Comments (8) Trackbacks (0)
  1. Thank you so much for dedicating this to my dad! (Captain Erle L. Bjorke http://www.gx2527leftinvietnam.com/homeerle.html) He was lucky to have a friend like you, as am I! I know that he would have loved the story and been so thankful that you were one of the lucky ones! I wish he was hear to sit and have coffee with you and talk about that amazing day of June 25th, 68.

    I understand the journey of healing has not been easy. You were not greated with warmth upon your return from Vietnam but yet still you see the beauty in life and reflect this in your beautiful pictures that you have posted. You have learned to take adversity and turn it around and look for the good things that surround us on a daily basis. I know you won’t ever forget the memories, the life lessons and the friends that you met in Vietnam. But allow yourself to be happy. Know that it molded you into who you are today and the example that you are to that precious girl CHloe. Continue to allow Chloe to build her castles in the sky and continue to build her foundations underneath! You are on this earth for a reason, to make a difference and I can say you have certainly been that difference for me. I thank God everday that you helped me through a very tough time in my life and finally allowed me to heal.

    Best Wishes and I hope to continue to see more beautiful photography! Get your but up to Washington and take some here!!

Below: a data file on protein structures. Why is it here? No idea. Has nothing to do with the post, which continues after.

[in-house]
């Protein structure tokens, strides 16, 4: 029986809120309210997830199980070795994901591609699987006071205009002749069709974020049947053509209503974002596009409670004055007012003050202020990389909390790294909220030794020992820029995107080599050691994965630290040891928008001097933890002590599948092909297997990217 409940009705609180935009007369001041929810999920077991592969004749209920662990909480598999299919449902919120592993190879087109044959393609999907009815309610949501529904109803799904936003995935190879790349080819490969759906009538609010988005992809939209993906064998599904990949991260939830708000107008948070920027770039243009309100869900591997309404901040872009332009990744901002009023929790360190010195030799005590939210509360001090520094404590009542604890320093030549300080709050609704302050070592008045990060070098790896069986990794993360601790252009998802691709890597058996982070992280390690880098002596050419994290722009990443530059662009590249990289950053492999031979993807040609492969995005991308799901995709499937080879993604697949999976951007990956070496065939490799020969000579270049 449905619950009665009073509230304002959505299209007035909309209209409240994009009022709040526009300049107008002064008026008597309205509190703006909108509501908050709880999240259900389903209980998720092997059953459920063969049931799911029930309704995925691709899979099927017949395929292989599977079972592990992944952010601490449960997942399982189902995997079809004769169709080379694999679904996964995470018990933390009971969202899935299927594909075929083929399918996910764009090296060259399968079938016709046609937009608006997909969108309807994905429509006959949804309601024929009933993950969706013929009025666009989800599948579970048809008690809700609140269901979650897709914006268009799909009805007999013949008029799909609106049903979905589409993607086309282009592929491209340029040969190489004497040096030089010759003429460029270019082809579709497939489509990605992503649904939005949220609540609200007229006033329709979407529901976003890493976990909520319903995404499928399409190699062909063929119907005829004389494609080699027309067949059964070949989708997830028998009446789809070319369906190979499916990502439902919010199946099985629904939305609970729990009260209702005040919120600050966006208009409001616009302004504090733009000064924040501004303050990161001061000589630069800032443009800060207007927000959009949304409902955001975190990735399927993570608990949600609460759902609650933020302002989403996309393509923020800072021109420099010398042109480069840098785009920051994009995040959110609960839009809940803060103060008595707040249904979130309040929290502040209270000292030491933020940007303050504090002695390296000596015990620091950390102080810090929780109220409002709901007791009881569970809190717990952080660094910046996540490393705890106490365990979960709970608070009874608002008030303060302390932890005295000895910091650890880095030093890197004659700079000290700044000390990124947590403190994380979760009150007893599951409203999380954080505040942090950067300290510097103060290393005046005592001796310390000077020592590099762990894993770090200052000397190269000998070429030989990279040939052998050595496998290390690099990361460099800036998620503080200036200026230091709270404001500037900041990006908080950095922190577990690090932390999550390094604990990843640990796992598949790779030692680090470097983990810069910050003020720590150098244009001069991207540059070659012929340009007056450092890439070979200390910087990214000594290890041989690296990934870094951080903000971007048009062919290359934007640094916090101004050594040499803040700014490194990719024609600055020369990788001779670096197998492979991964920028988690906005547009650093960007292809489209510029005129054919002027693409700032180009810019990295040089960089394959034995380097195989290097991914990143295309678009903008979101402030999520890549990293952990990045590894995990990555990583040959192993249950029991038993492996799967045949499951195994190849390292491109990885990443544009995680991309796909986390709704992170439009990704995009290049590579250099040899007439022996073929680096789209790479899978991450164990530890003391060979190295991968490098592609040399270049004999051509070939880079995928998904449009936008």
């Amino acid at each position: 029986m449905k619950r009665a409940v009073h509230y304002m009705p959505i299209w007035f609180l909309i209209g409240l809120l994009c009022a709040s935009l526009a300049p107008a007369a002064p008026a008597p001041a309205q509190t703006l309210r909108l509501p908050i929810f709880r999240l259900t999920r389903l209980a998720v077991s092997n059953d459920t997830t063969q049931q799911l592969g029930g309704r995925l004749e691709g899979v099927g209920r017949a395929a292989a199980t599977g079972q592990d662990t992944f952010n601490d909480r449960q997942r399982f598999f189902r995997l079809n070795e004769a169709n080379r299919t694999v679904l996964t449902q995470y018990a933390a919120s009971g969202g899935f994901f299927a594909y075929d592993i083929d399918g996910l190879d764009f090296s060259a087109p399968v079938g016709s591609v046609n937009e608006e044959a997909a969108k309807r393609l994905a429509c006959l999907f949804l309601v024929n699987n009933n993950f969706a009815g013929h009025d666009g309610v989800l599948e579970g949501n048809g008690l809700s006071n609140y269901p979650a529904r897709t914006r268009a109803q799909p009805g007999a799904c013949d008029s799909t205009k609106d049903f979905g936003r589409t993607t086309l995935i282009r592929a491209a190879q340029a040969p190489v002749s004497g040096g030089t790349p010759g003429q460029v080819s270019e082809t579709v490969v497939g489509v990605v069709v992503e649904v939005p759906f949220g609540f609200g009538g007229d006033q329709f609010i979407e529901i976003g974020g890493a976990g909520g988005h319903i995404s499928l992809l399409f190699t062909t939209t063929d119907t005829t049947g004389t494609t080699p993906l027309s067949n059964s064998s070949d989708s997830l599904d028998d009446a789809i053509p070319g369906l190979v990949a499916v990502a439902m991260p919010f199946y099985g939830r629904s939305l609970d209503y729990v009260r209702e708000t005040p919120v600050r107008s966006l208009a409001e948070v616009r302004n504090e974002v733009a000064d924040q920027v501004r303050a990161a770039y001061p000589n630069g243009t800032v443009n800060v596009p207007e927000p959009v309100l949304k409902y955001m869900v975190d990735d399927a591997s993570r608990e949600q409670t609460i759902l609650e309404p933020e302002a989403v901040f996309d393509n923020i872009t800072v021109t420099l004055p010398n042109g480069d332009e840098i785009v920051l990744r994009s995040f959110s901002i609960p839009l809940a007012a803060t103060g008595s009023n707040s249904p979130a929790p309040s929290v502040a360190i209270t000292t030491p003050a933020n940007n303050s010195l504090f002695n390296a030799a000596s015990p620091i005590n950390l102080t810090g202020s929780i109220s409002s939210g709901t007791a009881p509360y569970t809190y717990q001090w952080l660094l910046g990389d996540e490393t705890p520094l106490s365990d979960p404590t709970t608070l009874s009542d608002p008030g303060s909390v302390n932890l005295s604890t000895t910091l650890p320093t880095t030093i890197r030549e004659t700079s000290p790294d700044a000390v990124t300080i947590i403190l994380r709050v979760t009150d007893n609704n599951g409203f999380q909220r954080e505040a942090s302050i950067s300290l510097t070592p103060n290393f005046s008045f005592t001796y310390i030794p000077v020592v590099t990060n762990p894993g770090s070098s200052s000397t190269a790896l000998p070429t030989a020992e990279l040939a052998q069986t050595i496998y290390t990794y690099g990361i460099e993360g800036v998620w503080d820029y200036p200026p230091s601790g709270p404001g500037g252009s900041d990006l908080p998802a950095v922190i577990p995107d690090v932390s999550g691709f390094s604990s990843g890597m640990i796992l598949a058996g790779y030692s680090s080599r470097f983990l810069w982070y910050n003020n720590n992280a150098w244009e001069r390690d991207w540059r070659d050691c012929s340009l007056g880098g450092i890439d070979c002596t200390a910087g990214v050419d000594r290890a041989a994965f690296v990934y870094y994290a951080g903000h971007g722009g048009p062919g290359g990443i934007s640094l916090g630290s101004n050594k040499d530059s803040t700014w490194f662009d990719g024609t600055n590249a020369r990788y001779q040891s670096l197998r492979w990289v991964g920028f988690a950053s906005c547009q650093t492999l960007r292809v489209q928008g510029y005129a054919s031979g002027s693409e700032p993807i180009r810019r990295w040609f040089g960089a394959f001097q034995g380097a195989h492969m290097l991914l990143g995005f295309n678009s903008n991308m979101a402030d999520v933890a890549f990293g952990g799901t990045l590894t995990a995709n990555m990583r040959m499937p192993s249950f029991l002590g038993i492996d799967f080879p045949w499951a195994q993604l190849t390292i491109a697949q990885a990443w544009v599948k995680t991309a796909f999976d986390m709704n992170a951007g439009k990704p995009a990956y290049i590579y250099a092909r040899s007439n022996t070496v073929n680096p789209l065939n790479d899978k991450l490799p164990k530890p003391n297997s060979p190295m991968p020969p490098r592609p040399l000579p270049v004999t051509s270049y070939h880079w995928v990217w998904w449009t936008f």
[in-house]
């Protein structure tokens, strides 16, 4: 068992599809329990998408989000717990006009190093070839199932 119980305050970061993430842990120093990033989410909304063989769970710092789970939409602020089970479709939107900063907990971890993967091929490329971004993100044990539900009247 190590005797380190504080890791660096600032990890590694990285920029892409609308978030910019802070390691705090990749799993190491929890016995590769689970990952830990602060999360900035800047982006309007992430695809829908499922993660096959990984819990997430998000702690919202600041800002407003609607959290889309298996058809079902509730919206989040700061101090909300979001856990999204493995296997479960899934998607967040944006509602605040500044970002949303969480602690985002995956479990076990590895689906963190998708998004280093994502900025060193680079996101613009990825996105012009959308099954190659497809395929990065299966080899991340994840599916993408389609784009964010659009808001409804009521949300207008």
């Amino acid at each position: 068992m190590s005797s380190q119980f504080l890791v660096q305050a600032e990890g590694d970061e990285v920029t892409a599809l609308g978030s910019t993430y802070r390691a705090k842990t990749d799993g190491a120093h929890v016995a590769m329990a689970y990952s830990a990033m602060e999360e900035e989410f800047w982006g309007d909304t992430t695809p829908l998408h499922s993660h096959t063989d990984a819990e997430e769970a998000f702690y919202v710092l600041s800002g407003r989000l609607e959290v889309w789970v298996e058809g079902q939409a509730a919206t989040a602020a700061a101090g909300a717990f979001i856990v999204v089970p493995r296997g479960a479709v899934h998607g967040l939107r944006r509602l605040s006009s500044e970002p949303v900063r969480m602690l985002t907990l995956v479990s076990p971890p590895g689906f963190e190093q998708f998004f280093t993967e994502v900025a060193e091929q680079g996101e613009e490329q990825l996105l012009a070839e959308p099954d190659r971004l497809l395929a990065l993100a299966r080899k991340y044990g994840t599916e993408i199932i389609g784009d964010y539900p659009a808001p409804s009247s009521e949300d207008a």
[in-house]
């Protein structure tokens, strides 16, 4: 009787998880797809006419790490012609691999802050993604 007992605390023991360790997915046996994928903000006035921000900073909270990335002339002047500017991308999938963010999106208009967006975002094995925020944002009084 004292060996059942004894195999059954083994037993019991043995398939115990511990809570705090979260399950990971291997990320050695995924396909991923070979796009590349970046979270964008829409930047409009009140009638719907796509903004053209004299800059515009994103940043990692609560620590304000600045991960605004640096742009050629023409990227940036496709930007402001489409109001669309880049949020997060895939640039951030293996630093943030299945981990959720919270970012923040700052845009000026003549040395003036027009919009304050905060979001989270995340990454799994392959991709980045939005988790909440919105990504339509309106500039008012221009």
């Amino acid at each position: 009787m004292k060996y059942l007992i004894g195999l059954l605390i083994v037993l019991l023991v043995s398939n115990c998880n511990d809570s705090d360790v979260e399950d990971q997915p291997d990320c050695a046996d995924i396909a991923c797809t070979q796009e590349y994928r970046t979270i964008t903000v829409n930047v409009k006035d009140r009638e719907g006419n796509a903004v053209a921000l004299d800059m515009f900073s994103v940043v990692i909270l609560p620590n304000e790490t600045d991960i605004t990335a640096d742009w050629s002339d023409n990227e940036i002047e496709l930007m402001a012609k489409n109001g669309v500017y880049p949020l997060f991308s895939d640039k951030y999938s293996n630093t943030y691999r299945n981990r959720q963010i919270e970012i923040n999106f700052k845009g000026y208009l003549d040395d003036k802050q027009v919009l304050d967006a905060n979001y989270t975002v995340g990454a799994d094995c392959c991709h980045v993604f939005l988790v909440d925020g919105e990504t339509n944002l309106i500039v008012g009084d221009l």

Love, Kristine

  2. Yea I remember this scene well I was in the control tower

  3. Hey Pilot!

    Thinkin’ Ya’ outta get this down in print – its one heck of a real-world recollection, I’d purchase a copy hands down. Great Days to Ya

  4. You know Dad…Your buddy “Rowdy” has a point. Your a wonderful writing and you have an amazing story to tell! Do it.

  5. Admiring the hard work you put into your site and detailed information you offer. It’s good to come across a blog every once in a while that isn’t the same unwanted rehashed material. Wonderful read! I’ve bookmarked your site and I’m adding your RSS feeds to my Google account. dagkkgbdeedg

  6. Contrary to these days of short attention spans, I could not stop paging through and reading it in its entirety. Totally agree with Johnk711′s remarks re blogs. This is the best I’ve read. I was a medic at the Tan Son Nhut Emergency Room, night shift, from 1968-1969. We responded to all inflight emergencies and C-130s provided us with a good percentage of them! LOL But, it impressed me how tough that bird was/is. Your account of your inflight emergency is so detailed and well-written, I felt as if I was in the Herc experiencing everything. I agree with your daughter and Rowdy – do it!

  7. I like what you’ve done with your stuff, Pat!